Then we went to Bollywood which is not only a demonstration garden/agricultural enterprise along with a fantastic bistro, but (as patrons alongside us related) a genuine and cherished oasis from the more concrete city. They felt being surrounded by green flora was a valuable escape. This reminded me of the scientifically proven fact heard earlier this week that “people living in intact habitats are happier and healthier”.
Ivy Singh was our host—giving us a glimpse into her garden and her perspective. Only !% of Singapore is set aside for agriculture and the existing farms and farmers are constantly threatened by the rapid changes. The granite and building materials dump/storage nearby feels like fingers of development reaching forward attempting to clutch this small remaining geographic area. As she related, “ when the last fish is caught and the last tree is cut and the last crop is destroyed—you can’t eat money”///all part of a regional proverb from hundreds of years ago.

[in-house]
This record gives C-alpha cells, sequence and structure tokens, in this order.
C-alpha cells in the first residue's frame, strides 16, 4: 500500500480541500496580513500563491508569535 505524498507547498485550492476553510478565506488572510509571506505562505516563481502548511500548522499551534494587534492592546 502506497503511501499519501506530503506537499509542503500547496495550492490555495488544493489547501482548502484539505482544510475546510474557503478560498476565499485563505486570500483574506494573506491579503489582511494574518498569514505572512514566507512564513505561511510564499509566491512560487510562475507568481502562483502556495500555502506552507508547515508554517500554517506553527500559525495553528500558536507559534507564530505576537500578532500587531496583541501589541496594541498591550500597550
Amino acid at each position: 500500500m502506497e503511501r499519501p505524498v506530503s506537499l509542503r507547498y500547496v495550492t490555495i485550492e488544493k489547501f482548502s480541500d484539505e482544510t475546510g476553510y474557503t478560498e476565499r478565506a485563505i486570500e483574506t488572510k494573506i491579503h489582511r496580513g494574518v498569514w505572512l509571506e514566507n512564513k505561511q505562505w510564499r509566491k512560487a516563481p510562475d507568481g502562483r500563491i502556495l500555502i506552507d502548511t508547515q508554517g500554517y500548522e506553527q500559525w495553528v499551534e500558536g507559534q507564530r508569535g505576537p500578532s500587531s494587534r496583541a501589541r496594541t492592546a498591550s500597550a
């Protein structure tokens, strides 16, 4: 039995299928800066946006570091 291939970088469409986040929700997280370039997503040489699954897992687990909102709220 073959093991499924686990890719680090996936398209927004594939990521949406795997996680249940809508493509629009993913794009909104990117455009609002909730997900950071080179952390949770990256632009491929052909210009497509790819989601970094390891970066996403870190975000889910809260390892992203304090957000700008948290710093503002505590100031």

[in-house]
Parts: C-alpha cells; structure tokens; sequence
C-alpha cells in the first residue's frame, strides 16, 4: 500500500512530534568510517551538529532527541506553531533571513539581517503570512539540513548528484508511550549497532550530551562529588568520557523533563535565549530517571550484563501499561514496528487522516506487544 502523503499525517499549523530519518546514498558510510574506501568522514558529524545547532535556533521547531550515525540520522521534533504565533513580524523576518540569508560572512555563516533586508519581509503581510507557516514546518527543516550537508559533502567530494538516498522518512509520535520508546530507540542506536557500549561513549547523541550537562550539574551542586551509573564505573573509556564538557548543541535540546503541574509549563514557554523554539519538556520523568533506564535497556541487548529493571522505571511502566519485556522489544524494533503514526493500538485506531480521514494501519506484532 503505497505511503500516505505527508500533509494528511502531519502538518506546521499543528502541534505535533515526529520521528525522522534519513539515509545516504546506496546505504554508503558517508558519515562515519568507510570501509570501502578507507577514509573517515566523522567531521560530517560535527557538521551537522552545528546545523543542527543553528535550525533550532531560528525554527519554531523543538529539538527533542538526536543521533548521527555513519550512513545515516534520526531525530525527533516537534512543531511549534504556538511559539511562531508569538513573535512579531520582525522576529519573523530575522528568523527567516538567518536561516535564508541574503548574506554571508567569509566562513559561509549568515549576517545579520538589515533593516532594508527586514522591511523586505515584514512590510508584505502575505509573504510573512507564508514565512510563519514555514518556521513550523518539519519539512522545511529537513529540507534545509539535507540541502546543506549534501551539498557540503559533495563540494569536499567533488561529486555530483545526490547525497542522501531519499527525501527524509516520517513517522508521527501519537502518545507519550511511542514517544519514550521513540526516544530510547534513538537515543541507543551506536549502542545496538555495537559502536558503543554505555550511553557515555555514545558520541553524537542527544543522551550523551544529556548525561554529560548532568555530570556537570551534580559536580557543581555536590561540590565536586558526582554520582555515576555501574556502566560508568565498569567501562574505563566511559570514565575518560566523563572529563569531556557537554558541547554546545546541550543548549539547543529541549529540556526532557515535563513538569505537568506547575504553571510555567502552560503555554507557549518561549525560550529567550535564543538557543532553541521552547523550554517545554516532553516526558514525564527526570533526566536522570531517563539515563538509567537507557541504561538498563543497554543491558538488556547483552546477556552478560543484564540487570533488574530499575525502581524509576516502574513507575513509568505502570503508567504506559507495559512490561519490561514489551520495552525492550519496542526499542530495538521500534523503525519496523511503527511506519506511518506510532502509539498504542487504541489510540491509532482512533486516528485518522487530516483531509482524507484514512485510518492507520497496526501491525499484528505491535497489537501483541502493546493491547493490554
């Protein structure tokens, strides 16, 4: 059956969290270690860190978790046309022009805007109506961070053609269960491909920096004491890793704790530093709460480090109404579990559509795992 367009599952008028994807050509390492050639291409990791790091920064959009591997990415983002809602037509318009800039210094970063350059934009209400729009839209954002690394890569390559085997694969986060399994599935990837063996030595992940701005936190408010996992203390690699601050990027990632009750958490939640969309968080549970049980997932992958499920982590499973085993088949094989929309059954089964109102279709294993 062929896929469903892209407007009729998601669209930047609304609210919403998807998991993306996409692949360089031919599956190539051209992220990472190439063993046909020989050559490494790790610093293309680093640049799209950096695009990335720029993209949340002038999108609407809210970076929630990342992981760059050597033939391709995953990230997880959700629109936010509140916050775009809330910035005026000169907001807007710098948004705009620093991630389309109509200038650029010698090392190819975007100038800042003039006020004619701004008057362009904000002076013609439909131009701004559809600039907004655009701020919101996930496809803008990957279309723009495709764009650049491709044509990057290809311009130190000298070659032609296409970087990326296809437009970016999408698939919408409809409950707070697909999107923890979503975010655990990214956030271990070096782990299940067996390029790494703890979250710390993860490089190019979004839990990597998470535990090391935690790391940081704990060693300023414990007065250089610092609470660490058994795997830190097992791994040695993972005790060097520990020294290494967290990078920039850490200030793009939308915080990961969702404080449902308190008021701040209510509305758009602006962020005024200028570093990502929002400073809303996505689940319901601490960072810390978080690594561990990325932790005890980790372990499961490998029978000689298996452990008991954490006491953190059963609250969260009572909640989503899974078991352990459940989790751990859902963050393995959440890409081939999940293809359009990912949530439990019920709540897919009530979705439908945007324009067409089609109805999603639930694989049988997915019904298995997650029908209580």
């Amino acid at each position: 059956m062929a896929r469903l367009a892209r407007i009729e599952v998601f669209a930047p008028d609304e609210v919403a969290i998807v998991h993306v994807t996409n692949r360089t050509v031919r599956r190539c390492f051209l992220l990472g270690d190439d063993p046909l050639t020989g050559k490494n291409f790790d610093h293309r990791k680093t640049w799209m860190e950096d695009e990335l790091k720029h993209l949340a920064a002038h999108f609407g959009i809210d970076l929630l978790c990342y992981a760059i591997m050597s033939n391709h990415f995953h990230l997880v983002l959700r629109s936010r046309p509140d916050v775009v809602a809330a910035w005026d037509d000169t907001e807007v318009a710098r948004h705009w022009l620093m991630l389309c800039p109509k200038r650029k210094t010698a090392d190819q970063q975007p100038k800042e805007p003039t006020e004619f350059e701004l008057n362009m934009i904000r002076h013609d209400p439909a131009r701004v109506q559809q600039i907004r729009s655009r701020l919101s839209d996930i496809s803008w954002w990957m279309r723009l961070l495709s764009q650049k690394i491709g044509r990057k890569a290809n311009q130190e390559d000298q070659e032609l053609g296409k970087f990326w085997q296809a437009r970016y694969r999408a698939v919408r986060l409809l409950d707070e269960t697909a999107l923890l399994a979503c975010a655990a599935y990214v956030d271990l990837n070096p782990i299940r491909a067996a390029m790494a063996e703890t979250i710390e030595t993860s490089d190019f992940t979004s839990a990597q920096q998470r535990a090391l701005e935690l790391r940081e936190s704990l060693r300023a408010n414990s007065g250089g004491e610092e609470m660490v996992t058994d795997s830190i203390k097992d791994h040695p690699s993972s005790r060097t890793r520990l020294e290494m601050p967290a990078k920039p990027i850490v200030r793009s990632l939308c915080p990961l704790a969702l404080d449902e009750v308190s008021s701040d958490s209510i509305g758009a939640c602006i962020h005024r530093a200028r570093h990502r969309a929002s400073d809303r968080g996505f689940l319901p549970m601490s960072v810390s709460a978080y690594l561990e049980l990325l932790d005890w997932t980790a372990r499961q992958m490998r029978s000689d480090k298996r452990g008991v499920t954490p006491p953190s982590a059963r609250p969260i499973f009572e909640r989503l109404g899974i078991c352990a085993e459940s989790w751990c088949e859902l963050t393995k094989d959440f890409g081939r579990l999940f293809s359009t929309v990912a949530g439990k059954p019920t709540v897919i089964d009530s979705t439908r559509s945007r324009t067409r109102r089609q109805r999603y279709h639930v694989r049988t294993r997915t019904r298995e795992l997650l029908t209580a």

Our stop at Sunei Buloh was cancelled due to a monsoon rain lasting a couple of hours. Rains occurring later in the year are a noticed change by several citizens we have met.
I hoped to see more birds to i.d. and photograph—my surprise was to get an accidental pic of a stork-billed kingfisher as I shot a Javanese myna for fun.
Check out-- http://www.bollywoodveggies.com/
Don’t just check out the site, but if you live in Singapore, check out the bistro and farm.